Note that if you have two or more animations starting at the same time, their animation delay will be the same. In addition, when you calculate the animation delay for the upcoming animations, you will consider them as one animation.

For example:

Assume we want to start x and y simultaneously. In this case, the animation delay for both x and y will be zero, while the animation delay for the jump animation will be four seconds (not eight!).

Creating The Rollercoaster

Now that we have the basics covered, it’s time to apply what we learned!

Understanding The Animation

The rollercoaster path consists of three parts:

Setting Things Up

We will start by creating a simple ball that will be our “cart” for the rollercoaster.

1. Add this to the body of your new HTML file:

2. Add this to your CSS file:

I’ll use viewport width (vw) and viewport height (vh) properties to make the animation responsive. You are free to use any units you want.

The Sliding Part

Creating the part where the ball slides can be done using the cubic-bezier function! The animation is made up of 2 animations, one along the x-axis and the other along the y-axis. The x-axis animation is a normal linear animation along the x-axis. We can define its keyframes as follows:

Add it to your animation property in the ball path as follows:

The y-axis animation is the one where we will use the cubic-bezier function. Let’s first define the keyframes of the animation. We want the difference between the starting and ending points to be so small that the ball reaches almost the same height.

Now let’s think about the cubic-bezier function. We want our path to move slowly to the right first, and then when it slides, it should go faster.

Now you have your cubic-bezier function, it will be cubic-bezier(0.55, 0, 0.2, -800).

Let’s add keyframes to our animation property:

This is the first part of our animation, so the animation delay is zero. We should add an animation-delay property because starting from the following animation, the animations will start at a different time than the first animation.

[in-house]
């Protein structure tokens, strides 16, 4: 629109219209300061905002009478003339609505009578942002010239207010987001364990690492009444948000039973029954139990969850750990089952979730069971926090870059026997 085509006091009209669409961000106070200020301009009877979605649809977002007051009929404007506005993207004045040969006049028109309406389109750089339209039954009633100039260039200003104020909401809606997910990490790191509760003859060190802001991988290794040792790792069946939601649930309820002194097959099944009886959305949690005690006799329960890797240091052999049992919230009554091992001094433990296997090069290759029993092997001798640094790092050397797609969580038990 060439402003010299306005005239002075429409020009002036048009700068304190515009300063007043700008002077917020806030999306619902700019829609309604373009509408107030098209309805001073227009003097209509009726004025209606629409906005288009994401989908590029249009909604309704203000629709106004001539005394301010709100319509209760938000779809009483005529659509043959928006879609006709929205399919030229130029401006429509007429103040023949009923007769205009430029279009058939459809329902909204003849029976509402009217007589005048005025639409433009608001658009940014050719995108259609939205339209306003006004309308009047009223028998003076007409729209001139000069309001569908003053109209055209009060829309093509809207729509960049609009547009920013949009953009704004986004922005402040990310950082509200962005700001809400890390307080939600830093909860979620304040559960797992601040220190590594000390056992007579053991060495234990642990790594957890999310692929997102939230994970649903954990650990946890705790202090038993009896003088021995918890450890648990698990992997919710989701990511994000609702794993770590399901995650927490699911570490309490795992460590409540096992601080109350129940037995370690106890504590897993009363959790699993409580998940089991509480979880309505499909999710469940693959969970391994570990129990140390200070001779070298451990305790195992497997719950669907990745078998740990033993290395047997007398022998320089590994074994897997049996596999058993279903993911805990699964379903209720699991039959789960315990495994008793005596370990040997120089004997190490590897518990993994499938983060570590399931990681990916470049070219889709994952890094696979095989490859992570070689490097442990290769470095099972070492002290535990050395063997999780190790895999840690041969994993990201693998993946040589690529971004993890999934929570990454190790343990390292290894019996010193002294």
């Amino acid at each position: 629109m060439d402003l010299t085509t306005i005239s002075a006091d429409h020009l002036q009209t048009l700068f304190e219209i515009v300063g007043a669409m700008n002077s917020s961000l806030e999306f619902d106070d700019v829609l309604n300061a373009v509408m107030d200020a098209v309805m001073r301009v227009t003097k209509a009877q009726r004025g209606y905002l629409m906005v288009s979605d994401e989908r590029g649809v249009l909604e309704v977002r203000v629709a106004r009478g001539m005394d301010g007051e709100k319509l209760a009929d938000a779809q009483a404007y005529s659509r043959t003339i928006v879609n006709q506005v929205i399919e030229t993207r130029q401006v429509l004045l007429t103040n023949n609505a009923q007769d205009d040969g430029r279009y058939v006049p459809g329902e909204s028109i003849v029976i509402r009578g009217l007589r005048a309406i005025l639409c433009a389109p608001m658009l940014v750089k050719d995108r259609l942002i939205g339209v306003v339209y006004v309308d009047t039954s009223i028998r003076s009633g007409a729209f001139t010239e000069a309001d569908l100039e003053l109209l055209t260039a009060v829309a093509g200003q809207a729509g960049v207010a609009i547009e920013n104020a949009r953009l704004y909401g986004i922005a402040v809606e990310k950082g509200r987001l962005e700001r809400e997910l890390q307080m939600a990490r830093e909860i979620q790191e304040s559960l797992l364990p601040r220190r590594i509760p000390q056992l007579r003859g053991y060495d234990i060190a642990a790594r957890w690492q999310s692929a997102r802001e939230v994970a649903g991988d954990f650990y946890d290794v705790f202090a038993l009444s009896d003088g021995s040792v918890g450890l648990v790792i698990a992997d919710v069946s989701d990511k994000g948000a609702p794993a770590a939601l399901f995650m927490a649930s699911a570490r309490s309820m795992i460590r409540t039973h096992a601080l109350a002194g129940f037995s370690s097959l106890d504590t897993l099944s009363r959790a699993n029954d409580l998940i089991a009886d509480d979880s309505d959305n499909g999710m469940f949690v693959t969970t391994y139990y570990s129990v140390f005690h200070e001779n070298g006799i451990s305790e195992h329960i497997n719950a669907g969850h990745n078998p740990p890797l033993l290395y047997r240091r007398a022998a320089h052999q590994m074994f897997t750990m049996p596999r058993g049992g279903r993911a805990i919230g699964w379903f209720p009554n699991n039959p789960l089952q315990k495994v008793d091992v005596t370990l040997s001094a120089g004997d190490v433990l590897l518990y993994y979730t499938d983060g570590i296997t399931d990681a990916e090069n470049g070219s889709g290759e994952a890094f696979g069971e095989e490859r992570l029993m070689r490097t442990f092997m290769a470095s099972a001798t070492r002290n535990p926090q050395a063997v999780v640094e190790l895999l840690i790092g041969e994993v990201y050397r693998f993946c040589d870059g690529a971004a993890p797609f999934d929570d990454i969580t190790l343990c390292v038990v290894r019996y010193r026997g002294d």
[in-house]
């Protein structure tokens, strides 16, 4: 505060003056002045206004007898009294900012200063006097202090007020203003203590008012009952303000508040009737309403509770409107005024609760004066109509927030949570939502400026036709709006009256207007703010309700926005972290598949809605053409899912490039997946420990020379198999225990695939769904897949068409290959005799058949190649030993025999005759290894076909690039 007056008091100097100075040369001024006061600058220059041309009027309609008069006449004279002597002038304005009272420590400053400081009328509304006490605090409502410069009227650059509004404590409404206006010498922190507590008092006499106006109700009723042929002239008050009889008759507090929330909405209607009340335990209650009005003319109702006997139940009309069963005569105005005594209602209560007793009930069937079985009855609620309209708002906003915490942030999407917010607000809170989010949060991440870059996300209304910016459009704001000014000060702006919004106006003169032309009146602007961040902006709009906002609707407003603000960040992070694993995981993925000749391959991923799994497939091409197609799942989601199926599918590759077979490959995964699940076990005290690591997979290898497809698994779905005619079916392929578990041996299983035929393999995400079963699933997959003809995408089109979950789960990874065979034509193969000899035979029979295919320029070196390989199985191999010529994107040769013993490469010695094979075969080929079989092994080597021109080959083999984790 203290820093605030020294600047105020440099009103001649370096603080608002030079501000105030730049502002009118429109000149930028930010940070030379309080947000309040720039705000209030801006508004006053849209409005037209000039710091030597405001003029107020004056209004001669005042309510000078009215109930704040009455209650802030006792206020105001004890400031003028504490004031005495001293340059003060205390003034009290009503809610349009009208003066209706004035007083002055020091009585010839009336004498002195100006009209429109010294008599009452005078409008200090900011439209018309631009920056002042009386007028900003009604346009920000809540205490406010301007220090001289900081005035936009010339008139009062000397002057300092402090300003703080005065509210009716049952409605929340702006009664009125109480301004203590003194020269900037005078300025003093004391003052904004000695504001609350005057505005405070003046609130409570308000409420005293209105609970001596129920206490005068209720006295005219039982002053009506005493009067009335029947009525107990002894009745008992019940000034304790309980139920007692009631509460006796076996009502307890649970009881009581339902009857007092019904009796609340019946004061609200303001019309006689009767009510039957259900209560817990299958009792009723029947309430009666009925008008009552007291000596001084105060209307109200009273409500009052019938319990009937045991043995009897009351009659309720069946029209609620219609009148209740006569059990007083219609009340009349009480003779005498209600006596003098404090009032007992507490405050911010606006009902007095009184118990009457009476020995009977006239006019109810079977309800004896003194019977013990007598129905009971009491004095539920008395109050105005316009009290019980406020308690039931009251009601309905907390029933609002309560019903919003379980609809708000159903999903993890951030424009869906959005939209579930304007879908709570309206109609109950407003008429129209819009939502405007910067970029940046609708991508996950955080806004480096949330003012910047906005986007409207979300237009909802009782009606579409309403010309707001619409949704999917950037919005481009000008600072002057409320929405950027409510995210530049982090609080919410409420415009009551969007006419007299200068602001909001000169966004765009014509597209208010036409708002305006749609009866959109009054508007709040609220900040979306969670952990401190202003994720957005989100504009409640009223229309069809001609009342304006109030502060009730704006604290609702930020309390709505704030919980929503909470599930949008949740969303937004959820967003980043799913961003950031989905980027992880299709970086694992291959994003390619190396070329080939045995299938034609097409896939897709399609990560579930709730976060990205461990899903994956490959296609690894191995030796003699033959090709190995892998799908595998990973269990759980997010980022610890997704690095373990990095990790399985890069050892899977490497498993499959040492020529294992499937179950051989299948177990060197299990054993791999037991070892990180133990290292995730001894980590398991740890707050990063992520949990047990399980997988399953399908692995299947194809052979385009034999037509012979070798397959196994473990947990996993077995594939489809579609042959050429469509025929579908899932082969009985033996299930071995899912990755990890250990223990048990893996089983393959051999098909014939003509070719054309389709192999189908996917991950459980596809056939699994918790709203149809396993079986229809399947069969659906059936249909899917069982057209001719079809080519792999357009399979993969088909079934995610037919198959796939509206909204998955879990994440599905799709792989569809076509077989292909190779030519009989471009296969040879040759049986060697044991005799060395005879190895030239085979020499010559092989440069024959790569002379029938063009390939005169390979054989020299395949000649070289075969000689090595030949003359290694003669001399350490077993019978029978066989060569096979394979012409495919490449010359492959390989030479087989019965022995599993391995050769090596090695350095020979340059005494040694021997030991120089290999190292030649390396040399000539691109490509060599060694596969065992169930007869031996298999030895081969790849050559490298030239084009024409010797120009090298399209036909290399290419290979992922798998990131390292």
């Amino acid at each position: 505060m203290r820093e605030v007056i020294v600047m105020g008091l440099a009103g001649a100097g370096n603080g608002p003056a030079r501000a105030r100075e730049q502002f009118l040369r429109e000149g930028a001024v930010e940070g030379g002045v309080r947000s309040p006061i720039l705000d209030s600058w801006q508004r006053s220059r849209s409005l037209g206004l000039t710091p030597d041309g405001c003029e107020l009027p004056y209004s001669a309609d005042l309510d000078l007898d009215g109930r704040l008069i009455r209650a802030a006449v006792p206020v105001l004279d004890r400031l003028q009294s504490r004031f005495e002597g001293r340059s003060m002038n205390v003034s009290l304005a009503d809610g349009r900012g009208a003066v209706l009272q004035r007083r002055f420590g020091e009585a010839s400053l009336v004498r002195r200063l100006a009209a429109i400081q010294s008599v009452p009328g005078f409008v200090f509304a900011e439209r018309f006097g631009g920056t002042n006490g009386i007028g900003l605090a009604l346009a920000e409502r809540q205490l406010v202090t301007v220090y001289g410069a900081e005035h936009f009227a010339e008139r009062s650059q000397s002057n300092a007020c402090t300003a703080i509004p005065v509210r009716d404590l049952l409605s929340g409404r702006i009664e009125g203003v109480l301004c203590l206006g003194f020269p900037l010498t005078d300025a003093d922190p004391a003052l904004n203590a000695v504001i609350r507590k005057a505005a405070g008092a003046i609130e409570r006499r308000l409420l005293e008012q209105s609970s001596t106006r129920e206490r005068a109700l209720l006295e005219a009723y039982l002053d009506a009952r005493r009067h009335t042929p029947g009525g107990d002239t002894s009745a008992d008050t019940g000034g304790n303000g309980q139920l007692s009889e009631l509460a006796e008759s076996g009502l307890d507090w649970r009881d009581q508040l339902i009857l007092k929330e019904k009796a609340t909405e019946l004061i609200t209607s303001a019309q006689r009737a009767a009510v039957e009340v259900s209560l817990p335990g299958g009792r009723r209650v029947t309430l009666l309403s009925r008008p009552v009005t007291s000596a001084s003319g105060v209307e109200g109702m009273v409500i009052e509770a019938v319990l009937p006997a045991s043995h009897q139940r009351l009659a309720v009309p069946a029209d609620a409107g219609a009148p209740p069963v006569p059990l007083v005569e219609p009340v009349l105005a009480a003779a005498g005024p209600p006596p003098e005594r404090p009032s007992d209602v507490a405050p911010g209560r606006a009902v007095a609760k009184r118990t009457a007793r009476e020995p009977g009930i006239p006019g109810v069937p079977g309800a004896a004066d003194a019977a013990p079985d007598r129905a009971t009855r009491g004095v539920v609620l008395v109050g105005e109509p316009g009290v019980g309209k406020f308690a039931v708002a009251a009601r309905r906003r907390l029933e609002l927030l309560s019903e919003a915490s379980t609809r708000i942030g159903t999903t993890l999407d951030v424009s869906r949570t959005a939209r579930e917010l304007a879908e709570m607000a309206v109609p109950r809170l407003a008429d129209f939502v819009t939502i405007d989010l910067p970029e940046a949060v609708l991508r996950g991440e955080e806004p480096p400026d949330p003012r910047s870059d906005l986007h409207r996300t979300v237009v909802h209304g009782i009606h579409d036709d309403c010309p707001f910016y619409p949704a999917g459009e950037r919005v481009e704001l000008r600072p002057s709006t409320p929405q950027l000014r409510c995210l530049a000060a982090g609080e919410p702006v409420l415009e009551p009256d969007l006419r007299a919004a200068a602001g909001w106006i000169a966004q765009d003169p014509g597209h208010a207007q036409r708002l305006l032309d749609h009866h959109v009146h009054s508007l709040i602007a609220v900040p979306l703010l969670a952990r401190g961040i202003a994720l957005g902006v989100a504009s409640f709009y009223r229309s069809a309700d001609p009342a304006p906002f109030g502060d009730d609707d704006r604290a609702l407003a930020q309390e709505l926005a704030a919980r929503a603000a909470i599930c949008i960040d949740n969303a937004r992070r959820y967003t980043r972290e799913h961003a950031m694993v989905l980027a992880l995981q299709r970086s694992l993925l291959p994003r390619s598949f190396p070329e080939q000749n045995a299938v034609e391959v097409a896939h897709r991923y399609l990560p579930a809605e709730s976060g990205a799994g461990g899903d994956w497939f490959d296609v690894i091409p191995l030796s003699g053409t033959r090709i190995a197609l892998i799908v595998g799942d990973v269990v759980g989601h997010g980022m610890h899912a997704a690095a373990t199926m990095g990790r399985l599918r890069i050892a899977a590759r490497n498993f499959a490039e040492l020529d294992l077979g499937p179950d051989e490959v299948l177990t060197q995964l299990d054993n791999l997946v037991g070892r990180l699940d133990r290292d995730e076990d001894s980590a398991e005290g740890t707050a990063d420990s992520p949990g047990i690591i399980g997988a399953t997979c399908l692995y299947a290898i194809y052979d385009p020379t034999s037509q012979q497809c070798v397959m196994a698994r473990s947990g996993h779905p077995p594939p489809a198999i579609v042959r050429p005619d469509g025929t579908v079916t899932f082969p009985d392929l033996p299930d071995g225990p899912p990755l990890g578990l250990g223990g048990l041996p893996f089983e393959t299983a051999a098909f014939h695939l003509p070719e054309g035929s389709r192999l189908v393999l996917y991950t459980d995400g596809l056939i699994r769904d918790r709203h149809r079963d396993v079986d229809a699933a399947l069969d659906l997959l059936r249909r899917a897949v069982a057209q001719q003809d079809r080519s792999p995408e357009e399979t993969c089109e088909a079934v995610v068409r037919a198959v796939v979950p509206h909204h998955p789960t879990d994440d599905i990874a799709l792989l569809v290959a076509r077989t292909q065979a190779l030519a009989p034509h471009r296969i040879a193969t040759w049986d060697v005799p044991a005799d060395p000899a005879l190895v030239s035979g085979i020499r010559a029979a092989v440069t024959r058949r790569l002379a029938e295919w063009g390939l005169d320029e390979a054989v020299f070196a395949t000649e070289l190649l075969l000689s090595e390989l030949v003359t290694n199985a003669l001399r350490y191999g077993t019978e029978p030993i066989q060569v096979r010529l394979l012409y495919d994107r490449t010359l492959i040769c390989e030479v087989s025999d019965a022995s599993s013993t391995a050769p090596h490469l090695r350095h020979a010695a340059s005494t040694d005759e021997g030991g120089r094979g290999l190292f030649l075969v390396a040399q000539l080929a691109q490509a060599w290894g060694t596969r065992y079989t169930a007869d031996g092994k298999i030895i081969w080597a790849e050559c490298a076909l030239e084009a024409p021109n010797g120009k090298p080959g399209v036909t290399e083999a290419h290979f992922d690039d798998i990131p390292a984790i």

See the Pen [Rollercoaster sliding part [forked]](https://codepen.io/smashingmag/pen/VwxXBQb) by Yosra Emad.

Adding Horizontal Space

Before making the loop, the ball should move along the x-axis for a short while, so there is space between both animations. So, let’s do that!

This animation should start after the sliding animation, and the sliding animation takes four seconds; thus, the animation delay will be four seconds:

See the Pen [Rollercoaster horizontal space [forked]](https://codepen.io/smashingmag/pen/dyemExY) by Yosra Emad.

The Loop Part

To create a circle (loop) in CSS, we need to move the circle to the center of the loop and start the animation from there. We want the circle’s radius to be 100px, so we will change the circle position to top: 20vh (30 is desired radius (10vh here)). However, this needs to happen after the sliding animation is done, so we will create another animation with a zero-second duration and add a suitable animation delay.

The Loop Itself

To create a loop animation:

See the Pen [Rollercoaster loop [forked]](https://codepen.io/smashingmag/pen/mdLxZdR) by Yosra Emad.

Adding Horizontal Space (Again)

We’re almost done! We just need to move the ball after the animation along the x-axis so that the ball doesn’t stop exactly after the loop the way it does in the picture above.

The Final Output

See the Pen [Rollercoaster Final [forked]](https://codepen.io/smashingmag/pen/wvjmLKp) by Yosra Emad.

In this article, we covered how to combine multiple keyframes to create a complex animation path. We also covered cubic beziers and how to use them to create your own easing function. I would recommend going on and creating your own animation path to get your hands dirty with animations. If you need any help or want to give feedback, you’re more than welcome to send a message to any of the links here. Have a wonderful day/night!

Smashing Editorial
(vf, il, yk)

This content was originally published here.